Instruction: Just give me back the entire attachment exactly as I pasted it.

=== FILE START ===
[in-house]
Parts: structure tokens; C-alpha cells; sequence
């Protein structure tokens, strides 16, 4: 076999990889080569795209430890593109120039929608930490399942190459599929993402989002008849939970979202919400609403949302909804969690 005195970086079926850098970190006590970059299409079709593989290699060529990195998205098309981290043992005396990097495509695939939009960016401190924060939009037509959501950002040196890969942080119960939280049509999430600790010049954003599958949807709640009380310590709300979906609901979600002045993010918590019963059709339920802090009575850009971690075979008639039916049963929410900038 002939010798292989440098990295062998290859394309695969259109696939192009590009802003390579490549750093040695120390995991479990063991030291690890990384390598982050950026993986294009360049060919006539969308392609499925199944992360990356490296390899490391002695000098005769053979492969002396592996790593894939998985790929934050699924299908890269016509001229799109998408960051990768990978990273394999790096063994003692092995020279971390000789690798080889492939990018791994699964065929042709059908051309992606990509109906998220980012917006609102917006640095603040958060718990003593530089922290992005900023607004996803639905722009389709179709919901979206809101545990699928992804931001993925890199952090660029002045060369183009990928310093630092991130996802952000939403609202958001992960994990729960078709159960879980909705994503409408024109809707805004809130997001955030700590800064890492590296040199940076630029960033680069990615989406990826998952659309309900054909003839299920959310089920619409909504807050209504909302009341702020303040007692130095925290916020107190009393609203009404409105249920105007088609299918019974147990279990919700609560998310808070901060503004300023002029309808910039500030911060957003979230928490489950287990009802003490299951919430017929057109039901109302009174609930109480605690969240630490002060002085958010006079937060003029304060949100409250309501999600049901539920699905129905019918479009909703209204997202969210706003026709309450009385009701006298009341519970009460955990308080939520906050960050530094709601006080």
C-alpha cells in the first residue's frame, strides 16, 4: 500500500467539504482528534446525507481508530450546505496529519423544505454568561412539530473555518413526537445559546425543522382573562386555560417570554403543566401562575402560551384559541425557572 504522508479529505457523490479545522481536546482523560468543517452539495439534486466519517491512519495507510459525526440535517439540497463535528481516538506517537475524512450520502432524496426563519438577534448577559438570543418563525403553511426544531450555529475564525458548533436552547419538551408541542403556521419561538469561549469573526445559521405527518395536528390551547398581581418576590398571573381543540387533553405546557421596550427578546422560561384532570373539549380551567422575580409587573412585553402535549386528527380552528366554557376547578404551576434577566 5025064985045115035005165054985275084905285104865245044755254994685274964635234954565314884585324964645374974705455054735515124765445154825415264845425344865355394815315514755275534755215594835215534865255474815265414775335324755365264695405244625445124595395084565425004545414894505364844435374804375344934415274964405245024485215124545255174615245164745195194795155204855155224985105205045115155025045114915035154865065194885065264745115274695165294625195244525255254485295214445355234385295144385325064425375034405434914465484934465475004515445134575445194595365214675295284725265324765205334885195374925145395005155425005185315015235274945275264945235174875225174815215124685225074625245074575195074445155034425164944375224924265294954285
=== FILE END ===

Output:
[in-house]
Parts: structure tokens; C-alpha cells; sequence
């Protein structure tokens, strides 16, 4: 076999990889080569795209430890593109120039929608930490399942190459599929993402989002008849939970979202919400609403949302909804969690 005195970086079926850098970190006590970059299409079709593989290699060529990195998205098309981290043992005396990097495509695939939009960016401190924060939009037509959501950002040196890969942080119960939280049509999430600790010049954003599958949807709640009380310590709300979906609901979600002045993010918590019963059709339920802090009575850009971690075979008639039916049963929410900038 002939010798292989440098990295062998290859394309695969259109696939192009590009802003390579490549750093040695120390995991479990063991030291690890990384390598982050950026993986294009360049060919006539969308392609499925199944992360990356490296390899490391002695000098005769053979492969002396592996790593894939998985790929934050699924299908890269016509001229799109998408960051990768990978990273394999790096063994003692092995020279971390000789690798080889492939990018791994699964065929042709059908051309992606990509109906998220980012917006609102917006640095603040958060718990003593530089922290992005900023607004996803639905722009389709179709919901979206809101545990699928992804931001993925890199952090660029002045060369183009990928310093630092991130996802952000939403609202958001992960994990729960078709159960879980909705994503409408024109809707805004809130997001955030700590800064890492590296040199940076630029960033680069990615989406990826998952659309309900054909003839299920959310089920619409909504807050209504909302009341702020303040007692130095925290916020107190009393609203009404409105249920105007088609299918019974147990279990919700609560998310808070901060503004300023002029309808910039500030911060957003979230928490489950287990009802003490299951919430017929057109039901109302009174609930109480605690969240630490002060002085958010006079937060003029304060949100409250309501999600049901539920699905129905019918479009909703209204997202969210706003026709309450009385009701006298009341519970009460955990308080939520906050960050530094709601006080």
C-alpha cells in the first residue's frame, strides 16, 4: 500500500467539504482528534446525507481508530450546505496529519423544505454568561412539530473555518413526537445559546425543522382573562386555560417570554403543566401562575402560551384559541425557572 504522508479529505457523490479545522481536546482523560468543517452539495439534486466519517491512519495507510459525526440535517439540497463535528481516538506517537475524512450520502432524496426563519438577534448577559438570543418563525403553511426544531450555529475564525458548533436552547419538551408541542403556521419561538469561549469573526445559521405527518395536528390551547398581581418576590398571573381543540387533553405546557421596550427578546422560561384532570373539549380551567422575580409587573412585553402535549386528527380552528366554557376547578404551576434577566 5025064985045115035005165054985275084905285104865245044755254994685274964635234954565314884585324964645374974705455054735515124765445154825415264845425344865355394815315514755275534755215594835215534865255474815265414775335324755365264695405244625445124595395084565425004545414894505364844435374804375344934415274964405245024485215124545255174615245164745195194795155204855155224985105205045115155025045114915035154865065194885065264745115274695165294625195244525255254485295214445355234385295144385325064425375034405434914465484934465475004515445134575445194595365214675295284725265324765205334885195374925145395005155425005185315015235274945275264945235174875225174815215124685225074625245074575195074445155034425164944375224924265294954285